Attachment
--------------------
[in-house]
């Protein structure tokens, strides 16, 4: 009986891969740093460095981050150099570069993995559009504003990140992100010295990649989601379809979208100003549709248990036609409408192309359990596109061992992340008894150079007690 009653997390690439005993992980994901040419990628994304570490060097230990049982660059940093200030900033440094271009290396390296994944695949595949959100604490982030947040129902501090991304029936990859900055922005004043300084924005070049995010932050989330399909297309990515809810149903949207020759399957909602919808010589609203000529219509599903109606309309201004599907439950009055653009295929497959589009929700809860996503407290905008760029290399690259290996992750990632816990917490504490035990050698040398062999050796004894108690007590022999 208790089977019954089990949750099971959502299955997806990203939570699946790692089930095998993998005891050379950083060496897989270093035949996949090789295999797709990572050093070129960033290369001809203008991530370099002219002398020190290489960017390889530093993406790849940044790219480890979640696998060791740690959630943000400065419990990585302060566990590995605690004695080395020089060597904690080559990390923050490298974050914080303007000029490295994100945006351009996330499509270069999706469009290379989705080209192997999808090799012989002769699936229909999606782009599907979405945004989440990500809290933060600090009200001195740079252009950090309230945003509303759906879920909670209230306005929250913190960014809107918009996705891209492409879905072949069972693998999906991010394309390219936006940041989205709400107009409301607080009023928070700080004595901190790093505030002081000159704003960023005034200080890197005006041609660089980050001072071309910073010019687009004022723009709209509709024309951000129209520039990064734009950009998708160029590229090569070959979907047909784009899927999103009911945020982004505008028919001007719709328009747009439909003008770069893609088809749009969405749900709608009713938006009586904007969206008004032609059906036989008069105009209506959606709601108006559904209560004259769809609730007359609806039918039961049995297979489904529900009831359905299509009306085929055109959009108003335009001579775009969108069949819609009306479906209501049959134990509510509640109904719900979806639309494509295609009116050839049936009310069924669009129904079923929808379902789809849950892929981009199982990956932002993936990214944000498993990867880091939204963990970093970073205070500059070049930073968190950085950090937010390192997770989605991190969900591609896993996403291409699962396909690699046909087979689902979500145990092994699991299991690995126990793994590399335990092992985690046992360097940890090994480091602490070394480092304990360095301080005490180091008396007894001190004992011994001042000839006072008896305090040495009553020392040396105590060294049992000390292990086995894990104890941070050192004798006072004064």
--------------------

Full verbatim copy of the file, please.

[in-house]
């Protein structure tokens, strides 16, 4: 009986891969740093460095981050150099570069993995559009504003990140992100010295990649989601379809979208100003549709248990036609409408192309359990596109061992992340008894150079007690 009653997390690439005993992980994901040419990628994304570490060097230990049982660059940093200030900033440094271009290396390296994944695949595949959100604490982030947040129902501090991304029936990859900055922005004043300084924005070049995010932050989330399909297309990515809810149903949207020759399957909602919808010589609203000529219509599903109606309309201004599907439950009055653009295929497959589009929700809860996503407290905008760029290399690259290996992750990632816990917490504490035990050698040398062999050796004894108690007590022999 208790089977019954089990949750099971959502299955997806990203939570699946790692089930095998993998005891050379950083060496897989270093035949996949090789295999797709990572050093070129960033290369001809203008991530370099002219002398020190290489960017390889530093993406790849940044790219480890979640696998060791740690959630943000400065419990990585302060566990590995605690004695080395020089060597904690080559990390923050490298974050914080303007000029490295994100945006351009996330499509270069999706469009290379989705080209192997999808090799012989002769699936229909999606782009599907979405945004989440990500809290933060600090009200001195740079252009950090309230945003509303759906879920909670209230306005929250913190960014809107918009996705891209492409879905072949069972693998999906991010394309390219936006940041989205709400107009409301607080009023928070700080004595901190790093505030002081000159704003960023005034200080890197005006041609660089980050001072071309910073010019687009004022723009709209509709024309951000129209520039990064734009950009998708160029590229090569070959979907047909784009899927999103009911945020982004505008028919001007719709328009747009439909003008770069893609088809749009969405749900709608009713938006009586904007969206008004032609059906036989008069105009209506959606709601108006559904209560004259769809609730007359609806039918039961049995297979489904529900009831359905299509009306085929055109959009108003335009001579775009969108069949819609009306479906209501049959134990509510509640109904719900979806639309494509295609009116050839049936009310069924669009129904079923929808379902789809849950892929981009199982990956932002993936990214944000498993990867880091939204963990970093970073205070500059070049930073968190950085950090937010390192997770989605991190969900591609896993996403291409699962396909690699046909087979689902979500145990092994699991299991690995126990793994590399335990092992985690046992360097940890090994480091602490070394480092304990360095301080005490180091008396007894001190004992011994001042000839006072008896305090040495009553020392040396105590060294049992000390292990086995894990104890941070050192004798006072004064």